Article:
Take the 2-minute tour ×
Stack Overflow is a question and answer site for professional and enthusiast programmers. It's 100% free, no registration required.

Which of list, array or seq are more efficient for parallel processing and can easily implement parallel operations such as parmap, parfilter, etc?

EDIT: Thanks for the suggestions. Array.Parallel looks like a good option. Also checked out PSeq.fs and I have got a question about how the pmap below work.

let pmap f xs =
   seq { for x in xs -> async { return f xs } }
   |> Async.Parallel
   |> Async.RunSynchronously

Does a new thread get spawned for each element in the sequence? If so, is there a way of breaking the seq into chunks and creating a new task for each chunk to get evaluated in parallel?

I would also like to see if there is any similar pmap implementation for list. I found Tomas has a ParallelList implementation in his blog post here. But I am not sure whether converting a list to array to perform parallel evaluation does not incur too much overhead and if it can be avoided?

EDIT: Thanks for all your inputs. Tomas answered my original question.

Answering my own question in the first edit:

I tried breaking a big list into chunks then apply async to each sublist.

let pmapchunk f xs =
    let chunks = chunk chunksize xs
    seq { for chunk in chunks -> async { return (Seq.map f) chunk } }
    |> Async.Parallel
    |> Async.RunSynchronously
    |> Seq.concat

The results: map: 15s, pmap: 7s, pmapchunk: 10s.

share|improve this question
    
It depends but you almost certainly want Array.Parallel and not async. –  Jon Harrop Mar 15 '12 at 23:18

3 Answers 3

up vote 6 down vote accepted

There is a parallel implementation of some array operations in the F# library. In general, working with arrays is probably going to be most efficient if the individual operations take a long time.

  • Take a look at the Array.Parallel module. It contains functions for creating array (init), for performing calculations with elements (map) and also choose function that can be used to implement filtering.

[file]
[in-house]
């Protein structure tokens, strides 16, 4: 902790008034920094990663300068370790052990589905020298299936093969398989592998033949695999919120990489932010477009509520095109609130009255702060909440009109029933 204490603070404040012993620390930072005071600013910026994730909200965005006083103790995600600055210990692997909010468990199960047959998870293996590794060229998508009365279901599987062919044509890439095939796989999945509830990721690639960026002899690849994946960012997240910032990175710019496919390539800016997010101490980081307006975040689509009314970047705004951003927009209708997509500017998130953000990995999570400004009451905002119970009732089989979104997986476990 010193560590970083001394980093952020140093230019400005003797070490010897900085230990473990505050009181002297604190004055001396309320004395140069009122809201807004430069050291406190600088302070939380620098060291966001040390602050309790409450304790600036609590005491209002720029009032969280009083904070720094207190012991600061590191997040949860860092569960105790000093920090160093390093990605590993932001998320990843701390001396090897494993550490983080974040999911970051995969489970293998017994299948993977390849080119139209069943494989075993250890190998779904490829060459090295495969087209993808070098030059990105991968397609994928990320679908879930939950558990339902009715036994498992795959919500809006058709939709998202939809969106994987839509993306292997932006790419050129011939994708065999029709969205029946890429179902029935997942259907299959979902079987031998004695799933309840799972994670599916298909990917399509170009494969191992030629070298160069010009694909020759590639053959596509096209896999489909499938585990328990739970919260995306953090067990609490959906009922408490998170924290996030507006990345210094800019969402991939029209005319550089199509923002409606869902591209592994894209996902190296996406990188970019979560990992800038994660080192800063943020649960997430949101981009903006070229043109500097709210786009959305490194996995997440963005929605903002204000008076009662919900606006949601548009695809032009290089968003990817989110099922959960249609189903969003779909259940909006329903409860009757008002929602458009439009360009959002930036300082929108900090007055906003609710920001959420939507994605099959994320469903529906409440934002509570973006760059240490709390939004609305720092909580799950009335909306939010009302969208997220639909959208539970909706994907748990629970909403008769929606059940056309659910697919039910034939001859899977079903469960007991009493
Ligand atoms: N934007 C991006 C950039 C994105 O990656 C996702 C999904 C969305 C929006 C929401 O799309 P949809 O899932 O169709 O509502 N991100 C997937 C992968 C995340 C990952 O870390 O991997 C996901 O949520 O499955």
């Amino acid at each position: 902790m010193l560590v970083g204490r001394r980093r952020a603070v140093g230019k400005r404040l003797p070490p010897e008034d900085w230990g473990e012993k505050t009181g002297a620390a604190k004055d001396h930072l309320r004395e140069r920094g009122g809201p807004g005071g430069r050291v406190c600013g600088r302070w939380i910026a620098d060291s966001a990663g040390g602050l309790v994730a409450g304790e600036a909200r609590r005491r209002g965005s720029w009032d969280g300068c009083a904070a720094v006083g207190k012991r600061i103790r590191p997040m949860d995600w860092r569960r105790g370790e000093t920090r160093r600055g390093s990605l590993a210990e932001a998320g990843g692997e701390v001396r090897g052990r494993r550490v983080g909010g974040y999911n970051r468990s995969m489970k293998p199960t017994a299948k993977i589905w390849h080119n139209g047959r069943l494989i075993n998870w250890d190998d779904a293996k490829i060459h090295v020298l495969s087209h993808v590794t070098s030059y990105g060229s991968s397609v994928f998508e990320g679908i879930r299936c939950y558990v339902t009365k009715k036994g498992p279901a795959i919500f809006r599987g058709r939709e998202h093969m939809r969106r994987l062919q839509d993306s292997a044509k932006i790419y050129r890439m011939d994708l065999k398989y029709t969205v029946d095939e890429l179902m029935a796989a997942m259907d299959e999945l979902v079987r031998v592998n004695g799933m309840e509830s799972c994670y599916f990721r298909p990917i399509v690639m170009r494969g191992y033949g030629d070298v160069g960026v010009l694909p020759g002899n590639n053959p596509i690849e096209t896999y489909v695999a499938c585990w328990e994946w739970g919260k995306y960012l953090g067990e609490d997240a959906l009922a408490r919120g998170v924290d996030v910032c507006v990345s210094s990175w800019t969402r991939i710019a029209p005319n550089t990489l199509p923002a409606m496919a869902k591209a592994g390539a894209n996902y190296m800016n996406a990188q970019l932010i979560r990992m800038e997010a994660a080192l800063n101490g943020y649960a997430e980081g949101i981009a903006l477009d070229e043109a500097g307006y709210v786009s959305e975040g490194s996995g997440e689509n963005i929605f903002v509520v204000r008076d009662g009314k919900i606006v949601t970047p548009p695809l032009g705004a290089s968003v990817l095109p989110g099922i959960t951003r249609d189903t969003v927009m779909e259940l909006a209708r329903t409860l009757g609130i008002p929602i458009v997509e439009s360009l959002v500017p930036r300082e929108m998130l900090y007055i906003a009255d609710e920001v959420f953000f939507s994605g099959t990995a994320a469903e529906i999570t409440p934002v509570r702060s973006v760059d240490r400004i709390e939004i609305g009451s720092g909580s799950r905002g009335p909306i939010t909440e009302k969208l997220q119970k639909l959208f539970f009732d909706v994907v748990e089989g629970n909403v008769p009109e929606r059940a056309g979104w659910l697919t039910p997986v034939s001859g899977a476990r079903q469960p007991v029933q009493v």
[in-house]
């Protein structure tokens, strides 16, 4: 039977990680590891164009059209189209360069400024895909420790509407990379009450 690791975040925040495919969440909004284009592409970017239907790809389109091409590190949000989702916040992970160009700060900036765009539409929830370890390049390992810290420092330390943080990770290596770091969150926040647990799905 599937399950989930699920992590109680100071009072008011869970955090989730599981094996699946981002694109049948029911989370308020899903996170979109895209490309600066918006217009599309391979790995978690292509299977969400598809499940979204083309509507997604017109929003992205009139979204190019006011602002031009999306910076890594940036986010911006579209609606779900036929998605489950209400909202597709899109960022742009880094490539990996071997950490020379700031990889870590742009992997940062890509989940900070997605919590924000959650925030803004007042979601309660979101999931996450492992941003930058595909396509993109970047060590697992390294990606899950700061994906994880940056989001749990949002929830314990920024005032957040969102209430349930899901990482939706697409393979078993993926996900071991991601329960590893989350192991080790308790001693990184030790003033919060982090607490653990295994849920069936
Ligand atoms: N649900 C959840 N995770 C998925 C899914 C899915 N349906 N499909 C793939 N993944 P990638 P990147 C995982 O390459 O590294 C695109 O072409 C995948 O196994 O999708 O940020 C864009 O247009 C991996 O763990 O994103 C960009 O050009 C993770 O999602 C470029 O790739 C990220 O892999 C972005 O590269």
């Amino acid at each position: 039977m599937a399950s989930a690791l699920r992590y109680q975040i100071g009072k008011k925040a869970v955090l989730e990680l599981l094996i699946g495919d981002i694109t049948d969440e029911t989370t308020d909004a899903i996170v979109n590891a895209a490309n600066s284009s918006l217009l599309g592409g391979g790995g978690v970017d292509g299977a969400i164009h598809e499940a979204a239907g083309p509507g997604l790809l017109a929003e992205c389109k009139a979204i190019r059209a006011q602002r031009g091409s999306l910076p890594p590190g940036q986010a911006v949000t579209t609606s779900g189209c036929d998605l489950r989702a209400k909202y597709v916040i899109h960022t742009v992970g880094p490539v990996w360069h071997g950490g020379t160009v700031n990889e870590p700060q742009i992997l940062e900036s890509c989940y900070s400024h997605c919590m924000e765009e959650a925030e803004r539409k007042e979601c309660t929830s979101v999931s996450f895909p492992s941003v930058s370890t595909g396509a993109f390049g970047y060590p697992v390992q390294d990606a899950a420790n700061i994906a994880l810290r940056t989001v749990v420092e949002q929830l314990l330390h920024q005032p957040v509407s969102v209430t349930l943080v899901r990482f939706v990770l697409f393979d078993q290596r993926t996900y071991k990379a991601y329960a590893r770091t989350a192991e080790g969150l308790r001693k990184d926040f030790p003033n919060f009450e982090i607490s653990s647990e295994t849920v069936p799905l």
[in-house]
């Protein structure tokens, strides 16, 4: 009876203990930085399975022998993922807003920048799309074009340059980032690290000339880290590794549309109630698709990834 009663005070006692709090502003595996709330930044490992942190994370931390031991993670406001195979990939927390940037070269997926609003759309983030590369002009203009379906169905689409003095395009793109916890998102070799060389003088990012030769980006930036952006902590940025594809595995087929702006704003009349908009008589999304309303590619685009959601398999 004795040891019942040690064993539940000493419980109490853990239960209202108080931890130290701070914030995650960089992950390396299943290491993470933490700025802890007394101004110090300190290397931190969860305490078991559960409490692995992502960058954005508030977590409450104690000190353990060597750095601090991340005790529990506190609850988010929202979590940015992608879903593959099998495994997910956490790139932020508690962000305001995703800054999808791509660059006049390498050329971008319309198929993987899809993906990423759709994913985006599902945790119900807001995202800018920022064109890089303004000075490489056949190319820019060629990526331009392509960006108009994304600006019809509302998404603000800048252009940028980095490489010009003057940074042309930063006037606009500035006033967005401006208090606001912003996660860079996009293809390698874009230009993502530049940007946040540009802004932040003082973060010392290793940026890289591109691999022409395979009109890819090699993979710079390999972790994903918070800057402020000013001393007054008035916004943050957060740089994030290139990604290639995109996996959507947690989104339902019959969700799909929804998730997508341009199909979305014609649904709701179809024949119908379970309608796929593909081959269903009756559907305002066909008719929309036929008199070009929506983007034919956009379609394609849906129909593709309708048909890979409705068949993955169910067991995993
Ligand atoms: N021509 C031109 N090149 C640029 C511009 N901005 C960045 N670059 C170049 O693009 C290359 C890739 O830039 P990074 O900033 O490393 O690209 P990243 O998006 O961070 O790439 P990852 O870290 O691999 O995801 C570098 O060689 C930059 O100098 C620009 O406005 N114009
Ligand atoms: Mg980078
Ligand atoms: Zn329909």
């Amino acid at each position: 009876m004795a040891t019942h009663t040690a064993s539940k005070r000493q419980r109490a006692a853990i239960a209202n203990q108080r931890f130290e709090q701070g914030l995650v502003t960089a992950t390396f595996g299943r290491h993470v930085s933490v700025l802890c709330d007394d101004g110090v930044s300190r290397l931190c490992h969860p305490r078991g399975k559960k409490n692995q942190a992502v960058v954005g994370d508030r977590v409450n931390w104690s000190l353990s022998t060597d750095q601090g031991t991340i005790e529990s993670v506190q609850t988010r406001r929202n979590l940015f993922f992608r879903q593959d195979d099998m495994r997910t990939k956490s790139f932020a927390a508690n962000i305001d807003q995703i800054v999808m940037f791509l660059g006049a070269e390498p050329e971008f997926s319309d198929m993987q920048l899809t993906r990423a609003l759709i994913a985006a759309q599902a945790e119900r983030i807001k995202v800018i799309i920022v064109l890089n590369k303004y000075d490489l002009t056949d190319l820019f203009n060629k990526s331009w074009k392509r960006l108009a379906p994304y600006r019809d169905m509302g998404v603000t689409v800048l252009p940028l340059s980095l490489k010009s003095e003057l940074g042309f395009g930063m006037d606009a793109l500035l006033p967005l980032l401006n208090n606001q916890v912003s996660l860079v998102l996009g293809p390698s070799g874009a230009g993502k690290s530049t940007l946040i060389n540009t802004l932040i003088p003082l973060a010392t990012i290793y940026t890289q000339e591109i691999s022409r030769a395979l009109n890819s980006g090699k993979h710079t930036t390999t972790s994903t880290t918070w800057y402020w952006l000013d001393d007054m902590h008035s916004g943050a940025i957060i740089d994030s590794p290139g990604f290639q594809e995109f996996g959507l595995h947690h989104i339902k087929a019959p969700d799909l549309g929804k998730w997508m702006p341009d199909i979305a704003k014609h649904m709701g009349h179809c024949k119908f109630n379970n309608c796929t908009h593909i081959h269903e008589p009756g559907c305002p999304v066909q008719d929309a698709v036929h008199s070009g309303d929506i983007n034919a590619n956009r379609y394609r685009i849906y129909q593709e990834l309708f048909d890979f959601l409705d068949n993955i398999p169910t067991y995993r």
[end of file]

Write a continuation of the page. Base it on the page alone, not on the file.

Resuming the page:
If you're writing a complex pipeline of operations that are fairly simple, but there is a large number of them, you'll need to use PLINQ, which parallelizes the entire pipe-line as opposed to parallelizing just individual operations (like map).

  • Take a look at the PSeq module from F# PowerPack for an F# friendly wrapper - it defines pseq<'T> type and the usual functions for working with them. This blog post also contains some useful information.
share|improve this answer
    
thanks. I did come across Array.Parallel, PSeq, and also ParallelList on your blog. The last two do not seem to be included in the library reference, only Array.Parallel does. I've edited the question, please have a look. –  vis Mar 13 '12 at 4:02
1  
"working with arrays is probably going to be most efficient if the individual operations take a long time"? I'd expect arrays to be relatively faster when the individual operations are quick. –  Jon Harrop Mar 15 '12 at 23:21

Along with Tomas' suggestion to look at Array.Parallel, it's worth noting that arrays (and array-backed collections) will always be the most efficient to traverse (map, iter, ...) because they're stored in contiguous memory.

share|improve this answer

Realistically, the overhead of switching collection types is tiny compared to the cost of doing an async operation, so the collection type doesn't matter.

Having said that, List does tend to mesh more nicely with F# syntax so it may be nicest

share|improve this answer
3  
list is the worst possible collection type for parallel programming because it is embarrassingly sequential. –  Jon Harrop Mar 15 '12 at 23:17

Your Answer

 
discard

By posting your answer, you agree to the privacy policy and terms of service.

Not the answer you're looking for? Browse other questions tagged or ask your own question.